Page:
I’d made cardboard templates from my earlier drawing of the plank, and my first task was to transfer this onto the welding table with chalk.
Richard started re-creating the drawing with a ribbon of 2 inch by 1/8 inch cold-rolled steel flat-stock. Richard tacked a short length of angle-iron to the table to hold the bottom of the plank in place. He then welded the beginning of our flat-bar to the angle iron and we started cold-working the flat-bar, curve by curve, according to the drawing. We figured out a technique that was a lot like leading up a stained glass window, but with steel instead of lead. Richard tacked bolts and scraps of angle iron to the table to secure the curves, one by one, as we made our way around the perimeter of the drawing.
It was important to try not to weld the flat-stock ‘ribbon’ itself to the table!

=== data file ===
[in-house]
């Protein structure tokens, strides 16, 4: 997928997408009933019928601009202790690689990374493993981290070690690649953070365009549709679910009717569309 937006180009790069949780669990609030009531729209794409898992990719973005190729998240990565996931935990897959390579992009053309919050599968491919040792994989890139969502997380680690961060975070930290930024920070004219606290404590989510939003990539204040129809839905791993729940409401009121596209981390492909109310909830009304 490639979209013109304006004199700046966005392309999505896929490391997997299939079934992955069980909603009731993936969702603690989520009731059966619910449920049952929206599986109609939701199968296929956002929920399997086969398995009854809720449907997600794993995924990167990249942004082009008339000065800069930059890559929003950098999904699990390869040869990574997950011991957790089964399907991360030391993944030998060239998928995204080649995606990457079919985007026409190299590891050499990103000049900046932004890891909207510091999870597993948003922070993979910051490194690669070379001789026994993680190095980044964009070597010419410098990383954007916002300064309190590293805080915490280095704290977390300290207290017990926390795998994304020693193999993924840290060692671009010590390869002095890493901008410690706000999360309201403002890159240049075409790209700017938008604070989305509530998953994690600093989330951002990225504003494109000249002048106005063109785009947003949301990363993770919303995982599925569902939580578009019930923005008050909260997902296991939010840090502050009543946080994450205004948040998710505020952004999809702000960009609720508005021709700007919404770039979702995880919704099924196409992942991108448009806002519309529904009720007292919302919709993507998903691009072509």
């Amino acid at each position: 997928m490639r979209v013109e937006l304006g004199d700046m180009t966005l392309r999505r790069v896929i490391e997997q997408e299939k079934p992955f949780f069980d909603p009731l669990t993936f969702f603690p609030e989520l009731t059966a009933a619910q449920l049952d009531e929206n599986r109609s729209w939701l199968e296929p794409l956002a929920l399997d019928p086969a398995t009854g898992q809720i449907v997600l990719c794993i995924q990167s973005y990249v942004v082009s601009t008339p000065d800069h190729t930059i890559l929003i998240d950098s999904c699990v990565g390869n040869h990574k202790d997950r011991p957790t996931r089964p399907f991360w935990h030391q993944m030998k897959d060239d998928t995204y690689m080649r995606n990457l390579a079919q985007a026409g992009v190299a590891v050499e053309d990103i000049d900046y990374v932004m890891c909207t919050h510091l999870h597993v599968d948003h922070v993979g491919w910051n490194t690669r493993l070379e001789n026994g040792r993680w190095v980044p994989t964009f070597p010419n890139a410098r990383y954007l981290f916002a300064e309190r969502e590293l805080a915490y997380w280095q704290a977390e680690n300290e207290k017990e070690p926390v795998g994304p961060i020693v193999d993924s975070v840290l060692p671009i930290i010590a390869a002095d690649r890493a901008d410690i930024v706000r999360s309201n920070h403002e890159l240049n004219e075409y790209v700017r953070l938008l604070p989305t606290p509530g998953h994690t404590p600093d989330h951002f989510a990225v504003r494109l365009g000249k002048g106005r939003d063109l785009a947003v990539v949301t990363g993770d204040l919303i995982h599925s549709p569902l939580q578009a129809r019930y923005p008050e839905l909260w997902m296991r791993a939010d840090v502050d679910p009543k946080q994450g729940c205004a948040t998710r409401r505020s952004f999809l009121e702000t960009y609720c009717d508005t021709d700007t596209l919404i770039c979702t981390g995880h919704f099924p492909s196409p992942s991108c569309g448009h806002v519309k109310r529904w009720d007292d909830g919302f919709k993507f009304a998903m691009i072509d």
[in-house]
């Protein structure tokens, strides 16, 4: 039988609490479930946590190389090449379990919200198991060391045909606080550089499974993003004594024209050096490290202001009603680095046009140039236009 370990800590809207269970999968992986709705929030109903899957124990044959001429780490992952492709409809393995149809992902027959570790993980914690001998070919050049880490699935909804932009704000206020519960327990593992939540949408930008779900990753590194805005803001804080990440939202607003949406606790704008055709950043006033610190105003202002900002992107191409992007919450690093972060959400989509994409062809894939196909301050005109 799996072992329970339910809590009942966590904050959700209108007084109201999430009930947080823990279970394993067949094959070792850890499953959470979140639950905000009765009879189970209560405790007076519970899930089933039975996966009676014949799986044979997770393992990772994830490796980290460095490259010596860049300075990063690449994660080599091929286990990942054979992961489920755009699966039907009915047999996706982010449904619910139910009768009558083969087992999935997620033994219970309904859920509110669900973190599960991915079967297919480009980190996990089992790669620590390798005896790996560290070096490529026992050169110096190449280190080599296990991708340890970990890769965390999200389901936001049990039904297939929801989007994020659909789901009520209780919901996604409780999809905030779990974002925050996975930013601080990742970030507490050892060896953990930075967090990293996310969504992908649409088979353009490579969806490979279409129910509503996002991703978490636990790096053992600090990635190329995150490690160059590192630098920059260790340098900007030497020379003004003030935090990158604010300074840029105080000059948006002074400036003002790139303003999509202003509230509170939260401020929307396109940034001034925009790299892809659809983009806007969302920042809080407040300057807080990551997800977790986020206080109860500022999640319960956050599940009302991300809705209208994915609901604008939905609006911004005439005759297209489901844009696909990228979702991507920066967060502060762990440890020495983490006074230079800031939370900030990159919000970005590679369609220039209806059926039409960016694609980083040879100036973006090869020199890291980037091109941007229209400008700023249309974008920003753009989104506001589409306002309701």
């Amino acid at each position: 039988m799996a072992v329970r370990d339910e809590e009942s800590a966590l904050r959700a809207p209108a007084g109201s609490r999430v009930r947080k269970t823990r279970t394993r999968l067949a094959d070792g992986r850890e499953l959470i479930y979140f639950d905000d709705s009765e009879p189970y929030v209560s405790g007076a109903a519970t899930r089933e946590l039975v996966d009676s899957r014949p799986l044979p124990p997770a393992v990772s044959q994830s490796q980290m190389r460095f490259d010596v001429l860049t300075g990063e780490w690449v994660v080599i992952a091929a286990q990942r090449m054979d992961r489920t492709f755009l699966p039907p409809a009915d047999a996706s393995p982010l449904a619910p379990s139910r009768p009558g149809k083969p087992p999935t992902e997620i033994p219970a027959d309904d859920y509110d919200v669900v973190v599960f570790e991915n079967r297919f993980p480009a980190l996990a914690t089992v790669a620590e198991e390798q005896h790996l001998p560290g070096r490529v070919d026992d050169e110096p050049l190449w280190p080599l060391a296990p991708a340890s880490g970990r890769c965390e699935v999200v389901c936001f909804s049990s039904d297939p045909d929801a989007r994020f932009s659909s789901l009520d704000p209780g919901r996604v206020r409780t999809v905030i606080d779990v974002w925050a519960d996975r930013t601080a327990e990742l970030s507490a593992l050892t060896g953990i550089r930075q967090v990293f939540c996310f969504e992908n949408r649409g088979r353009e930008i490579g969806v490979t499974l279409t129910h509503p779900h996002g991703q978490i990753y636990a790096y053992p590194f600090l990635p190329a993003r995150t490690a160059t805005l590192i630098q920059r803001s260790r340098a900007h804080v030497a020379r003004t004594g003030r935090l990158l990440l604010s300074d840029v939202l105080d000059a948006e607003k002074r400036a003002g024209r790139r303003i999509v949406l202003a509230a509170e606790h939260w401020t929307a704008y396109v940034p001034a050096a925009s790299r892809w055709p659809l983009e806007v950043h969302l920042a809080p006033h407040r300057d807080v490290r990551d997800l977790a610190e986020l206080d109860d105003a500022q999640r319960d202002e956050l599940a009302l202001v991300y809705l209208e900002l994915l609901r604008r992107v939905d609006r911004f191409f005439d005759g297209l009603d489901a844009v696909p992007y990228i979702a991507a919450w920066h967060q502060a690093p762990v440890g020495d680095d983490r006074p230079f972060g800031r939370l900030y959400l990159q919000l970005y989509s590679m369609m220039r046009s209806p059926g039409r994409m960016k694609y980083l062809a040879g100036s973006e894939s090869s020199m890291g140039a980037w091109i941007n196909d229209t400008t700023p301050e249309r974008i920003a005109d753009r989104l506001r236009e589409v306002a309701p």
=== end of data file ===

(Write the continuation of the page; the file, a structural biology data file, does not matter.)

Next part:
We gently levered the flat-stock ‘ribbon’ out of it’s jig, which you can see here still welded to the table.
Someone asked how we got the jig off the welding table when we’d finished, well… tediously! It took over an hour to smack off the bolts and pieces of angle iron and grind the surface back smooth. Jason stopped by a few days later to see how his piece was progressing. For Bostonians, there’s a lovely Middlebrook to be seen at the entrance to the exhibition Expanding the Field of Painting at the ICA.